With under two weeks to go until Fall Town Meeting, Marion officials are hoping voters will approve upward of $349,000 to improve EMS service.
Special Article 4 reads as follows: “To see if the Town will vote to raise and appropriate or transfer from available funds in the Treasury the sum no to exceed $349,108 to supplement the Fiscal Year 2014 Fire Department budget for the purpose of augmenting ambulance staffing and
related expenses; or take any other action thereon.”
Town Administrator Paul Dawson had announced at a recent Board of Selectmen meeting that Marion had launched the bidding process for private ambulance service – which would be less expensive, but potentially less invested in the community – in case voters rejected the appropriation. As the bids start to come in, Dawson said he understands that many residents are opposed to the idea.
“I understand how people feel about the private ambulance service,” said Dawson, noting that there are others who are either ambivalent or in favor of privatization. “It’s not my first choice.”
During an interview last week, Dawson reaffirmed that the bidding process in place is “to be prepared,” and said that he had told prospective bidders that he “was even hoping that we wouldn’t have to use them.”
But Dawson also said that the town can’t have it both ways.
“We have a very real problem with our response times, significant deficiencies that the state’s Office of Emergency Services has told us that we have to improve upon if we’re to hold on to our license,” he said. “Things are unacceptable as they stand. We have to have a staffing plan that’s mindful of the town’s needs. If you don’t want to create new benefitted positions, that’s fine, but there are limited alternatives.
“I have a responsibility to make certain that when someone picks up the phone to call 911, somebody is there,” Dawson said. “I’ve got to have someone ready to go. I’ve got to have a plan in place.”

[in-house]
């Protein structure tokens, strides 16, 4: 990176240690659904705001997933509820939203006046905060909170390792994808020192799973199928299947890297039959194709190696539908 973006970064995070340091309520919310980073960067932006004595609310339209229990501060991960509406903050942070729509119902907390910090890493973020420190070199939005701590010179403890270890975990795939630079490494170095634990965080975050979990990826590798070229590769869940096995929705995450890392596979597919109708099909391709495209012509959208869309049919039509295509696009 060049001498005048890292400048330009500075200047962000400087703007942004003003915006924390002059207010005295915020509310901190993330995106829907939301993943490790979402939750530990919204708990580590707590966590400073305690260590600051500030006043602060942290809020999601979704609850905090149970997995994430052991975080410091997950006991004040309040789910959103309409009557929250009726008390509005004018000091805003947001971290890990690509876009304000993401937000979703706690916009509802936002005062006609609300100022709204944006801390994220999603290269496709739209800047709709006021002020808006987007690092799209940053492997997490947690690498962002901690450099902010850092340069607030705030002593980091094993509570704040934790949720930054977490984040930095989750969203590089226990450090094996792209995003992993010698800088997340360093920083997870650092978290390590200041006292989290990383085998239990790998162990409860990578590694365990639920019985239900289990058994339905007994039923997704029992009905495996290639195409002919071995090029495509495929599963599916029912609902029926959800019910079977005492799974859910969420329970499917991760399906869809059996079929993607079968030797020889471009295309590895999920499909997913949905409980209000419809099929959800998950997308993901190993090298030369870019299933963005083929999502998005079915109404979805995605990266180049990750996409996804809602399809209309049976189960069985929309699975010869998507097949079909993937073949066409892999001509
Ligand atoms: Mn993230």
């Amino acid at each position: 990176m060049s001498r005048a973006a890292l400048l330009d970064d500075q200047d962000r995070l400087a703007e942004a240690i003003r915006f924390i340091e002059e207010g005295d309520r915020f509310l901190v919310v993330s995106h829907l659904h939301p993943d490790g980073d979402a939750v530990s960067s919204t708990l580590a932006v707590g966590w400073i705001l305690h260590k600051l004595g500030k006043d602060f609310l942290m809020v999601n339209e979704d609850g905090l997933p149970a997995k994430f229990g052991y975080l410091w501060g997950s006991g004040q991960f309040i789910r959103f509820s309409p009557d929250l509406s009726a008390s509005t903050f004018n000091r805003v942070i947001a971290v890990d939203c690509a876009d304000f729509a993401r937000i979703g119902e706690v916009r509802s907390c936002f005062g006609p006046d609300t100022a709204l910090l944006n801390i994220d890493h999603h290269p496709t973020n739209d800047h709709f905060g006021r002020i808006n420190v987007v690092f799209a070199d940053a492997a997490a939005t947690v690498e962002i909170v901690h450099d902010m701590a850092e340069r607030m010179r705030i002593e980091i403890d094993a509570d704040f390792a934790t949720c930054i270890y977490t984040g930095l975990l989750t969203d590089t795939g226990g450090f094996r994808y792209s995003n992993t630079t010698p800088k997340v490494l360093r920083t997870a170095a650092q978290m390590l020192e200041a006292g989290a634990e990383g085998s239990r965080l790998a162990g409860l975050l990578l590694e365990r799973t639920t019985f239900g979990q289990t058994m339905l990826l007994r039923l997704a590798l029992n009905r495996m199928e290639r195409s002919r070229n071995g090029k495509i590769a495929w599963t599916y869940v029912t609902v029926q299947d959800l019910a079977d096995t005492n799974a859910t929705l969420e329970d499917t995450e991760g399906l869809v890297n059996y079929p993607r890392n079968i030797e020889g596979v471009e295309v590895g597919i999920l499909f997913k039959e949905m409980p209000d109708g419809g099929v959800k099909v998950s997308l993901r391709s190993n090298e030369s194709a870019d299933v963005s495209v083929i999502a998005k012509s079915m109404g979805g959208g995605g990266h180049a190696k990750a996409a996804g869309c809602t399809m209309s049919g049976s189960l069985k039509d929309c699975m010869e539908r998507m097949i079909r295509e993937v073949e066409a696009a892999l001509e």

Dawson said that is a “perfect storm” of conditions that has left Marion and other towns in this position.
“It’s a different era. You used to have nearly all of your emergency employees living in the town they served, on call at a moment’s notice and familiar with the terrain,” Dawson said. “Fast forward 35 years, and that’s not the case anymore. It’s not news to anyone, but it’s a national trend: These men and women are coming from greater distances when something happens. That has an impact. That’s certainly not the only factor in this, but it’s a big one.”
With concerns from some community leaders about the direction of Marion’s budget – from reimbursement policies to grandfathered benefits to the funding of a new position of Facilities Manager (itself approved at Town Meeting in May) – Dawson said he is aware that the EMS funding to strengthen ambulance service could be on shaky ground.
“I learned a long time ago to never try and influence or predict these things,” he said. “My job, along with the Board of Selectmen and others at the Town House, is to present all of the information I can. It’s the voters’ job to decide. And we’ll accept it. We’ll respect it either way. But good, bad, or indifferent, it’s a huge change in how we would operate.”
Marion Fall Town Meeting takes place on October 28 at Sippican School. To read the warrant, visit www.wanderer.com.
By Shawn Badgley